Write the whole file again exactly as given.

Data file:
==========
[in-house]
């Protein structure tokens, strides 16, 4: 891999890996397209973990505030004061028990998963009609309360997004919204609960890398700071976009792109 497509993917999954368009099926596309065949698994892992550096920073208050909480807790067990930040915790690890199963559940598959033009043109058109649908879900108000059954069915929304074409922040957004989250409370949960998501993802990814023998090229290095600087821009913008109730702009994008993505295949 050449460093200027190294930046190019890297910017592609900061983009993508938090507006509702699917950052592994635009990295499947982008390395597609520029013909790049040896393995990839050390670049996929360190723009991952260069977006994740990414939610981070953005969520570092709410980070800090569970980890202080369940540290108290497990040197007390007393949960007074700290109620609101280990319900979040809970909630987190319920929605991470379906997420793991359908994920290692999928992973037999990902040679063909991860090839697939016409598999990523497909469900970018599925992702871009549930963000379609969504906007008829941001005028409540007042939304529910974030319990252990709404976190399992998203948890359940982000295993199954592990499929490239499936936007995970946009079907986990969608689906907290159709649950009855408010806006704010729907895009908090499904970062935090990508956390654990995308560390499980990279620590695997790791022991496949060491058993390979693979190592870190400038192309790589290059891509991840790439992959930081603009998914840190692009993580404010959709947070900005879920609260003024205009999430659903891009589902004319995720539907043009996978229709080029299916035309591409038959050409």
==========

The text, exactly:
[in-house]
């Protein structure tokens, strides 16, 4: 891999890996397209973990505030004061028990998963009609309360997004919204609960890398700071976009792109 497509993917999954368009099926596309065949698994892992550096920073208050909480807790067990930040915790690890199963559940598959033009043109058109649908879900108000059954069915929304074409922040957004989250409370949960998501993802990814023998090229290095600087821009913008109730702009994008993505295949 050449460093200027190294930046190019890297910017592609900061983009993508938090507006509702699917950052592994635009990295499947982008390395597609520029013909790049040896393995990839050390670049996929360190723009991952260069977006994740990414939610981070953005969520570092709410980070800090569970980890202080369940540290108290497990040197007390007393949960007074700290109620609101280990319900979040809970909630987190319920929605991470379906997420793991359908994920290692999928992973037999990902040679063909991860090839697939016409598999990523497909469900970018599925992702871009549930963000379609969504906007008829941001005028409540007042939304529910974030319990252990709404976190399992998203948890359940982000295993199954592990499929490239499936936007995970946009079907986990969608689906907290159709649950009855408010806006704010729907895009908090499904970062935090990508956390654990995308560390499980990279620590695997790791022991496949060491058993390979693979190592870190400038192309790589290059891509991840790439992959930081603009998914840190692009993580404010959709947070900005879920609260003024205009999430659903891009589902004319995720539907043009996978229709080029299916035309591409038959050409």